The New Jack Bauer Republicans

Two Iraq veterans who left the military after surviving charges of crimes against detainees are running for Congress. Benjamin Sarlin on the renegade soldiers.

Logan Wallace

Call them the Jack Bauer Republicans.

Two Iraq veterans who left the military after surviving charges of crimes against detainees are running credible campaigns for Congress. And far from minimizing the incidents, both candidates have put the accusations front and center in their campaigns, attracting rock-star adulation from conservatives nationwide in the process. But critics, including human-rights activists, veterans, and now even defeated primary opponents, warn that their records should disqualify them from office.

Last week, Ilario Pantano won the Republican nomination in North Carolina’s 7th District, setting up a challenge to incumbent Democrat Rep. Mike McIntyre in November. In 2001, immediately following the 9/11 terror attacks, Pantano, a veteran who had previously fought in the Gulf War, left his career as a successful producer and media consultant in his native Manhattan to rejoin the Marines and was eventually deployed to Iraq. In April 2004, Pantano killed two unarmed Iraqi detainees, twice unloading his gun into their bodies and firing between 50 and 60 shots in total. Afterward, he placed a sign over the corpses featuring the Marines' slogan “No Better Friend, No Worse Enemy” as a message to the local population.

“To shoot two unarmed prisoners 60 times and put a sign over their dead bodies is inexcusable,” says Breazeale. “And once people know the real story, he has no chance of winning in November.”

Pantano said that he acted in self-defense and that the two suspects were charging at him, but the military accused him of premeditated murder. The case became an international news story and Pantano’s defense a popular cause for conservatives. In 2005, military prosecutors dropped the charges, in part because a key witness’s testimony could not be corroborated.

Far from minimizing the incident, Pantano has made his biography central to his appeal. His book, Warlord: No Better Friend, No Worse Enemy, which recounts the ordeal, features blurbs not only from the Michelle Malkins of the world but from Democratic politico James Carville. Pantano received sympathetic treatment from Jon Stewart on The Daily Show as well for his moving account of the complexity of war.

But Pantano’s defeated primary opponent, Will Breazeale, doesn’t buy it. Breazeale, himself a lieutenant colonel in the Army Reserves who served in both Iraq wars, is not only refusing to endorse the Republican candidate, he’s planning to do everything in his power to ensure his defeat, whether it takes a write-in campaign or a publicity tour.

In an interview with The Daily Beast, he said that Pantano’s actions in Iraq were so severe that his election to Congress would be “dangerous.”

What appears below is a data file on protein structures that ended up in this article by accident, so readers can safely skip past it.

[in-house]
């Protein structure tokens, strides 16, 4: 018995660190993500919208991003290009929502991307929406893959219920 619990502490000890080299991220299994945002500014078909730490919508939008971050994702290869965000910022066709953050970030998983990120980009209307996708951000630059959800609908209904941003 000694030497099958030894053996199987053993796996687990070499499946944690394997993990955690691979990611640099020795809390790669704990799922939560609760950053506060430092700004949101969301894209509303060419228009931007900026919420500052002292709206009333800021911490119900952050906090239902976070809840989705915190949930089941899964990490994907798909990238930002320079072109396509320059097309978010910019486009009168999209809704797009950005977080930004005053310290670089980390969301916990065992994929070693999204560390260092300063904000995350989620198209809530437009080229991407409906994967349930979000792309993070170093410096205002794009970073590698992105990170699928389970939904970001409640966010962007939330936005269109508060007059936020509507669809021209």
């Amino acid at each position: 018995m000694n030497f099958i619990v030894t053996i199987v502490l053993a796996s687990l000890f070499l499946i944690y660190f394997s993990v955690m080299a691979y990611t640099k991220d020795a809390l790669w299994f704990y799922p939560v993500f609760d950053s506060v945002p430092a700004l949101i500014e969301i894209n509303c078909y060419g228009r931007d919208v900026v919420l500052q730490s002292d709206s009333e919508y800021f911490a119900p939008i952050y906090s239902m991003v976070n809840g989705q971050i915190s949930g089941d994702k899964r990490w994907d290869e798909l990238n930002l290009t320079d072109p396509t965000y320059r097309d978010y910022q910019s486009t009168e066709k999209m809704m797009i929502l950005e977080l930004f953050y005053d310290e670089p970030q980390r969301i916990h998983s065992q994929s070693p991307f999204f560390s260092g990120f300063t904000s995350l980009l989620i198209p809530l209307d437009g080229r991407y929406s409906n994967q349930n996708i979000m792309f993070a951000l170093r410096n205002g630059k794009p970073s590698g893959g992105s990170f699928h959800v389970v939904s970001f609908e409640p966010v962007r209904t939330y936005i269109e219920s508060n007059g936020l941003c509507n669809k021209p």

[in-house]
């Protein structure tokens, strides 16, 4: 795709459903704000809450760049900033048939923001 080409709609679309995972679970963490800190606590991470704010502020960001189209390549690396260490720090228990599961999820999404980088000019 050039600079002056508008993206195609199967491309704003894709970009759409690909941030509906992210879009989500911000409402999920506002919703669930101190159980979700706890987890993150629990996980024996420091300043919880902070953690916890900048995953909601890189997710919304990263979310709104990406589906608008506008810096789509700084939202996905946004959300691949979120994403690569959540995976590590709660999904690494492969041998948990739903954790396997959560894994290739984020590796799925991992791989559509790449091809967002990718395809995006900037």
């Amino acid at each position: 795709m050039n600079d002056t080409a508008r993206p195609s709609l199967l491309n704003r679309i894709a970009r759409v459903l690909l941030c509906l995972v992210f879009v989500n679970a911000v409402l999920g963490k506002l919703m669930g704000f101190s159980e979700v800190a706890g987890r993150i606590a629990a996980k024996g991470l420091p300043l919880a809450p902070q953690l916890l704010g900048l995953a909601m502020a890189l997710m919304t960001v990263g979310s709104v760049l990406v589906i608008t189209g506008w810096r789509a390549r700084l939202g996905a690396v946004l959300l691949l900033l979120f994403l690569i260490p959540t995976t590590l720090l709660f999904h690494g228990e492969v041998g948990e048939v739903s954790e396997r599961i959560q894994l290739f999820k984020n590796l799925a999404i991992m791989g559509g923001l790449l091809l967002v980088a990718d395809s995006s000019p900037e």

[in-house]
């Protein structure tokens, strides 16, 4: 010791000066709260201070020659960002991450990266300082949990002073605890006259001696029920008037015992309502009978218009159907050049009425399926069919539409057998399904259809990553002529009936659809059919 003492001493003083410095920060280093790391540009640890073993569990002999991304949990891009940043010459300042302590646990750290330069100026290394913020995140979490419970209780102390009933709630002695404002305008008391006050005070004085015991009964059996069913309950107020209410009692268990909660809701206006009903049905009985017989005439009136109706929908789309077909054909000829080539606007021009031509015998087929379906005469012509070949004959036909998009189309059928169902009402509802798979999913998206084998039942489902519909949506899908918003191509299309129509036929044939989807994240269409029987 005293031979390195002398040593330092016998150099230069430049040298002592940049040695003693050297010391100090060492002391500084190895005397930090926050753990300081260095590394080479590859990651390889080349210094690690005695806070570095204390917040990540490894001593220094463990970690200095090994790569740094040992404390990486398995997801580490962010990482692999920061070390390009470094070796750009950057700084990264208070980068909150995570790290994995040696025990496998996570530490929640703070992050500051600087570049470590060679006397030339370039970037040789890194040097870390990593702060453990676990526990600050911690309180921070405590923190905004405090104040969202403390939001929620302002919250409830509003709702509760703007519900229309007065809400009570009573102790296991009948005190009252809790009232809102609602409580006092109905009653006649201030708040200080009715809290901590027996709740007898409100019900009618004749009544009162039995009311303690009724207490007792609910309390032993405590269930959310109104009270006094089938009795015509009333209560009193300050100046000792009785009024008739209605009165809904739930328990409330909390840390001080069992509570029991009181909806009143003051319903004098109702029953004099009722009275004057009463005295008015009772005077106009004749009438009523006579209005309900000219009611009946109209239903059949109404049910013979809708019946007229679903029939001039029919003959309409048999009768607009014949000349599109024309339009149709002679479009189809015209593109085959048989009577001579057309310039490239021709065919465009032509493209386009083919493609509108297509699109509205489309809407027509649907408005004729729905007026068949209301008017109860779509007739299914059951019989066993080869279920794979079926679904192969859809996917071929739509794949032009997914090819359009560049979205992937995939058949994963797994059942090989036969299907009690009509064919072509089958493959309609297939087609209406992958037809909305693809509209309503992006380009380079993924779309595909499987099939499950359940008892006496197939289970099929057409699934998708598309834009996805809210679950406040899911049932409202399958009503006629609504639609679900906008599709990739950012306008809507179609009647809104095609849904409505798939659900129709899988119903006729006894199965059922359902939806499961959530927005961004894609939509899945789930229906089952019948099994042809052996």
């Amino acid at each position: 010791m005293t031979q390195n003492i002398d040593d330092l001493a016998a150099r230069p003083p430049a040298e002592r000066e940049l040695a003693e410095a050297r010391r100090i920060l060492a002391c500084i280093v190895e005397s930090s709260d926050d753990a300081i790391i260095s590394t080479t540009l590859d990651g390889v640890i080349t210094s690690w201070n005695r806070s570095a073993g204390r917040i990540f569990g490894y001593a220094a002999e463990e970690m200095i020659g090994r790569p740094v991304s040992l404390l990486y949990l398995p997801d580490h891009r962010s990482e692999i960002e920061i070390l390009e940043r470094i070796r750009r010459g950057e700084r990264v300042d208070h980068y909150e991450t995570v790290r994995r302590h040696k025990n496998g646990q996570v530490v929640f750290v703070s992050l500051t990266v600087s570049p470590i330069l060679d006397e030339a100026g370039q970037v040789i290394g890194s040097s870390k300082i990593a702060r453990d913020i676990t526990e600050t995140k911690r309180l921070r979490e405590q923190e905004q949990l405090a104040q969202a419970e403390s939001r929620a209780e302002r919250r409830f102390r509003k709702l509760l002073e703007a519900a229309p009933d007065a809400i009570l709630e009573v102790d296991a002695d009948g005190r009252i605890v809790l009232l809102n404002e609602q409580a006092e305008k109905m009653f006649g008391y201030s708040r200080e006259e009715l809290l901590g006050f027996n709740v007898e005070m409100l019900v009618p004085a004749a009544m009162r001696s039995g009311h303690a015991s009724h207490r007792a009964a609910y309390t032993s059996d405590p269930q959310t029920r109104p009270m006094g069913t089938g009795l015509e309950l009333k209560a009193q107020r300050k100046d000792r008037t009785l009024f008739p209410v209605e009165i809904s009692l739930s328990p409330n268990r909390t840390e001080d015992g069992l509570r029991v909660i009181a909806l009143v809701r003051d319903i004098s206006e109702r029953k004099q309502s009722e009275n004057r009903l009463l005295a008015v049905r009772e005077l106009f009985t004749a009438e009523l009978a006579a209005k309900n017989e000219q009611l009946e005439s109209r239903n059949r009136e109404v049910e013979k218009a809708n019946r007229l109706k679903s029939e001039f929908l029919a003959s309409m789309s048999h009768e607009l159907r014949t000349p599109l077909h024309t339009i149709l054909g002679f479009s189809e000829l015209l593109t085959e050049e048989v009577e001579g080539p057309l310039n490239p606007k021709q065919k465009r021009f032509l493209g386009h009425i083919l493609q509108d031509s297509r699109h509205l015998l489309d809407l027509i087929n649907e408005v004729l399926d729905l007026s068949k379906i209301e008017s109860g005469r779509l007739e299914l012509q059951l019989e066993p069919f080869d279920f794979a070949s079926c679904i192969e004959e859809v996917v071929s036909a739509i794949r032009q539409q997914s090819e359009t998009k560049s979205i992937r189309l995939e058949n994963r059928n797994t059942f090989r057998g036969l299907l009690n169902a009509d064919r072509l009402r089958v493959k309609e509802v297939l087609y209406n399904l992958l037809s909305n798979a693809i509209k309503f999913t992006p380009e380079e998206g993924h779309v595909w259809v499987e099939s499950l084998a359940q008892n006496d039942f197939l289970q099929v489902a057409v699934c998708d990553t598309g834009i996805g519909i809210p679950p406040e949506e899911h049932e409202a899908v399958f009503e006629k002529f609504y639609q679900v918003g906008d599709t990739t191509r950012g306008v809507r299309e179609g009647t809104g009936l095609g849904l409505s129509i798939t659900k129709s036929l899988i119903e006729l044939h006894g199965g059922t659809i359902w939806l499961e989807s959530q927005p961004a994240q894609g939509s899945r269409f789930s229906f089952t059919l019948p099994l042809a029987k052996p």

Mark McKinnon: The GOP’s Fresh 2012 FacesBenjy Sarlin: The New Jack Bauer Republicans “I’ve taken prisoners in Iraq and there’s no excuse for what he did,” Breazeale told The Daily Beast. “To shoot two unarmed prisoners 60 times and put a sign over their dead bodies is inexcusable. And once people know the real story, he has no chance of winning in November.”

Breazeale, who was the GOP nominee in 2008, said he knows his actions will likely destroy his political career with the GOP. But he views continuing his opposition to Pantano past Primary Day to be a matter of principle. On Tuesday he is scheduled to hold a press conference with a third candidate in the primary, Randy Crow, to announce a joint effort to push Pantano out of the race.

“I know people think it’s sour grapes, but I have nothing to gain by opposing him except clearing my conscience and fighting for good government,” he said. “I’ve already announced I’m never running for anything again in my life. I’m putting everything on the line.”

In an interview, Pantano told The Daily Beast he had no comment on Breazeale: “Our campaign is focused on the future, not on the past.” But he said the bitter experience of being branded a war criminal was an important factor in his decision to run and traced the genesis of his campaign to Eric Holder’s decision last summer to investigate allegations that CIA officers abused detainees.

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“For someone who lived through what I lived through, that was very personal to me,” Pantano said. “The idea of people being prosecuted for doing their jobs in what is in fact a war—it struck me that members of Congress were being disingenuous. What our men and women were doing in enhanced interrogations was not torture and the prospect of investigations smacked of politics.”